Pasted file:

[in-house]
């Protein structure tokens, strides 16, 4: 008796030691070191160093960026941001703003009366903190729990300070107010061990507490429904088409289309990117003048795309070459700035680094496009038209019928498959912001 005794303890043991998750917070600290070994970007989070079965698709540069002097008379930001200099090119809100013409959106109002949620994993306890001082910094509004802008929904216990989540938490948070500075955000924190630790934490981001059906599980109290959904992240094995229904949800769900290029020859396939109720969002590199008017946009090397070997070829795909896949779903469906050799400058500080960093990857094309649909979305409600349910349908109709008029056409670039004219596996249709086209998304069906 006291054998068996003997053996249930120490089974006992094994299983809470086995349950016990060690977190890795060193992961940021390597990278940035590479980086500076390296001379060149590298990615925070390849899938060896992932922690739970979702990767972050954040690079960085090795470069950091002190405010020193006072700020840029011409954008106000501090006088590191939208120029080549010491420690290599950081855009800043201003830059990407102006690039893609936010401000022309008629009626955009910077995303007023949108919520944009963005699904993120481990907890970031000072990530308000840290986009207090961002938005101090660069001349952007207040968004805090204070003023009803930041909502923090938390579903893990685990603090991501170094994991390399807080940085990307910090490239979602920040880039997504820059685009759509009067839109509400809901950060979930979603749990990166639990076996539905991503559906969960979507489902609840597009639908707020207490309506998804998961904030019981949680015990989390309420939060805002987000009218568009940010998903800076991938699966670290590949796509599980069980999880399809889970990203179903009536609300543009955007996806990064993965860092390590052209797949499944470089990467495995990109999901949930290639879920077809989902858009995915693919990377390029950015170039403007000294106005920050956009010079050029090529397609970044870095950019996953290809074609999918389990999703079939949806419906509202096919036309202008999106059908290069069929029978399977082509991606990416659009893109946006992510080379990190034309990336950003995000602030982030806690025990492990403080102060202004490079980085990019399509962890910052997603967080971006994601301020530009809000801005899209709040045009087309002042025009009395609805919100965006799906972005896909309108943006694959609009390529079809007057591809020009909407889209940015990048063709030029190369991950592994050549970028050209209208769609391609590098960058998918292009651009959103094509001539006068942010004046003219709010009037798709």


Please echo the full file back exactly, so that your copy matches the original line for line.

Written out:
[in-house]
């Protein structure tokens, strides 16, 4: 008796030691070191160093960026941001703003009366903190729990300070107010061990507490429904088409289309990117003048795309070459700035680094496009038209019928498959912001 005794303890043991998750917070600290070994970007989070079965698709540069002097008379930001200099090119809100013409959106109002949620994993306890001082910094509004802008929904216990989540938490948070500075955000924190630790934490981001059906599980109290959904992240094995229904949800769900290029020859396939109720969002590199008017946009090397070997070829795909896949779903469906050799400058500080960093990857094309649909979305409600349910349908109709008029056409670039004219596996249709086209998304069906 006291054998068996003997053996249930120490089974006992094994299983809470086995349950016990060690977190890795060193992961940021390597990278940035590479980086500076390296001379060149590298990615925070390849899938060896992932922690739970979702990767972050954040690079960085090795470069950091002190405010020193006072700020840029011409954008106000501090006088590191939208120029080549010491420690290599950081855009800043201003830059990407102006690039893609936010401000022309008629009626955009910077995303007023949108919520944009963005699904993120481990907890970031000072990530308000840290986009207090961002938005101090660069001349952007207040968004805090204070003023009803930041909502923090938390579903893990685990603090991501170094994991390399807080940085990307910090490239979602920040880039997504820059685009759509009067839109509400809901950060979930979603749990990166639990076996539905991503559906969960979507489902609840597009639908707020207490309506998804998961904030019981949680015990989390309420939060805002987000009218568009940010998903800076991938699966670290590949796509599980069980999880399809889970990203179903009536609300543009955007996806990064993965860092390590052209797949499944470089990467495995990109999901949930290639879920077809989902858009995915693919990377390029950015170039403007000294106005920050956009010079050029090529397609970044870095950019996953290809074609999918389990999703079939949806419906509202096919036309202008999106059908290069069929029978399977082509991606990416659009893109946006992510080379990190034309990336950003995000602030982030806690025990492990403080102060202004490079980085990019399509962890910052997603967080971006994601301020530009809000801005899209709040045009087309002042025009009395609805919100965006799906972005896909309108943006694959609009390529079809007057591809020009909407889209940015990048063709030029190369991950592994050549970028050209209208769609391609590098960058998918292009651009959103094509001539006068942010004046003219709010009037798709």